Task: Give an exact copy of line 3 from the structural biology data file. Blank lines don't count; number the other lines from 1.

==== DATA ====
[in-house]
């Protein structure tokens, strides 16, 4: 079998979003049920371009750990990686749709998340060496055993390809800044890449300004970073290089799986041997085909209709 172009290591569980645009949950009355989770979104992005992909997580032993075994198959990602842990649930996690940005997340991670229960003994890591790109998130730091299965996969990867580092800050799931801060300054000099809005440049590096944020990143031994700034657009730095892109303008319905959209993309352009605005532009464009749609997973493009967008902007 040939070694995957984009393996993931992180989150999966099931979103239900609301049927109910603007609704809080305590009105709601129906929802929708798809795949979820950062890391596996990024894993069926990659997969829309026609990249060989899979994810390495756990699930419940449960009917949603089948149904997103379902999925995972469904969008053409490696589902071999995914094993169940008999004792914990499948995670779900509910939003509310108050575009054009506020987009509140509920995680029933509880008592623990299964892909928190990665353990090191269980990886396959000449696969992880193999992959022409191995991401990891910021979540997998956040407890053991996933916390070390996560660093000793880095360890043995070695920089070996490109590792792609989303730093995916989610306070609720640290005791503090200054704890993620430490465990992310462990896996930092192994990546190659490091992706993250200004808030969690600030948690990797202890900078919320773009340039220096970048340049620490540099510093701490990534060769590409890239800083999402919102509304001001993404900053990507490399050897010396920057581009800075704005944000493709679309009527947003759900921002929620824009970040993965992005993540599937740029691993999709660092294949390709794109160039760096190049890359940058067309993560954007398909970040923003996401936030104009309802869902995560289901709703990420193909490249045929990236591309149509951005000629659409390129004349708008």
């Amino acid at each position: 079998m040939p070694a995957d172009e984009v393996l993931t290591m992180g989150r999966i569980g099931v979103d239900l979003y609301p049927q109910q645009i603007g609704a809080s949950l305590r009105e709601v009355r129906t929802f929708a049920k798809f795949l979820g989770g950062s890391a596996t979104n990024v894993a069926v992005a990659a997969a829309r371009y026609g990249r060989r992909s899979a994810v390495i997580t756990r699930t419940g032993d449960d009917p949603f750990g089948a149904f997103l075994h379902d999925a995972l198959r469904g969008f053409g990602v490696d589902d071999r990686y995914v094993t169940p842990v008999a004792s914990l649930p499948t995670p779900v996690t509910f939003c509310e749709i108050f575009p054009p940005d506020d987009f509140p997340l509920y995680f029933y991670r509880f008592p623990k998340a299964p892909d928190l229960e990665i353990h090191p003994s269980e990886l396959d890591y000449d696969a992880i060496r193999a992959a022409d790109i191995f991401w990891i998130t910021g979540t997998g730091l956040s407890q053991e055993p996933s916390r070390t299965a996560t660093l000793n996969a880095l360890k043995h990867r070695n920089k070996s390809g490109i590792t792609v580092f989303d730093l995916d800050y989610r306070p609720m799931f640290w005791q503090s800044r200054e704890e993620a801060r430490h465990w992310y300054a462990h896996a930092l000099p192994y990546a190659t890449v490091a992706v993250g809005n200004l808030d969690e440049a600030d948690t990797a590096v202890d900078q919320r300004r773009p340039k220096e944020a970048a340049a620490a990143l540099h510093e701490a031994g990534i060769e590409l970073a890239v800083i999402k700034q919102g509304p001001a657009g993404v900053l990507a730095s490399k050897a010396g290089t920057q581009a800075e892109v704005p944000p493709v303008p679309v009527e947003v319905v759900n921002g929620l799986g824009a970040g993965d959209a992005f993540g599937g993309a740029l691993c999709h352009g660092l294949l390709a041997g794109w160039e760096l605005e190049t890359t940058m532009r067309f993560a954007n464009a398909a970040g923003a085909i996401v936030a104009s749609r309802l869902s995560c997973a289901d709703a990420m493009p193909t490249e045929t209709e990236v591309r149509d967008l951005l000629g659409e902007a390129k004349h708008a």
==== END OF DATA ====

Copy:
């Amino acid at each position: 079998m040939p070694a995957d172009e984009v393996l993931t290591m992180g989150r999966i569980g099931v979103d239900l979003y609301p049927q109910q645009i603007g609704a809080s949950l305590r009105e709601v009355r129906t929802f929708a049920k798809f795949l979820g989770g950062s890391a596996t979104n990024v894993a069926v992005a990659a997969a829309r371009y026609g990249r060989r992909s899979a994810v390495i997580t756990r699930t419940g032993d449960d009917p949603f750990g089948a149904f997103l075994h379902d999925a995972l198959r469904g969008f053409g990602v490696d589902d071999r990686y995914v094993t169940p842990v008999a004792s914990l649930p499948t995670p779900v996690t509910f939003c509310e749709i108050f575009p054009p940005d506020d987009f509140p997340l509920y995680f029933y991670r509880f008592p623990k998340a299964p892909d928190l229960e990665i353990h090191p003994s269980e990886l396959d890591y000449d696969a992880i060496r193999a992959a022409d790109i191995f991401w990891i998130t910021g979540t997998g730091l956040s407890q053991e055993p996933s916390r070390t299965a996560t660093l000793n996969a880095l360890k043995h990867r070695n920089k070996s390809g490109i590792t792609v580092f989303d730093l995916d800050y989610r306070p609720m799931f640290w005791q503090s800044r200054e704890e993620a801060r430490h465990w992310y300054a462990h896996a930092l000099p192994y990546a190659t890449v490091a992706v993250g809005n200004l808030d969690e440049a600030d948690t990797a590096v202890d900078q919320r300004r773009p340039k220096e944020a970048a340049a620490a990143l540099h510093e701490a031994g990534i060769e590409l970073a890239v800083i999402k700034q919102g509304p001001a657009g993404v900053l990507a730095s490399k050897a010396g290089t920057q581009a800075e892109v704005p944000p493709v303008p679309v009527e947003v319905v759900n921002g929620l799986g824009a970040g993965d959209a992005f993540g599937g993309a740029l691993c999709h352009g660092l294949l390709a041997g794109w160039e760096l605005e190049t890359t940058m532009r067309f993560a954007n464009a398909a970040g923003a085909i996401v936030a104009s749609r309802l869902s995560c997973a289901d709703a990420m493009p193909t490249e045929t209709e990236v591309r149509d967008l951005l000629g659409e902007a390129k004349h708008a």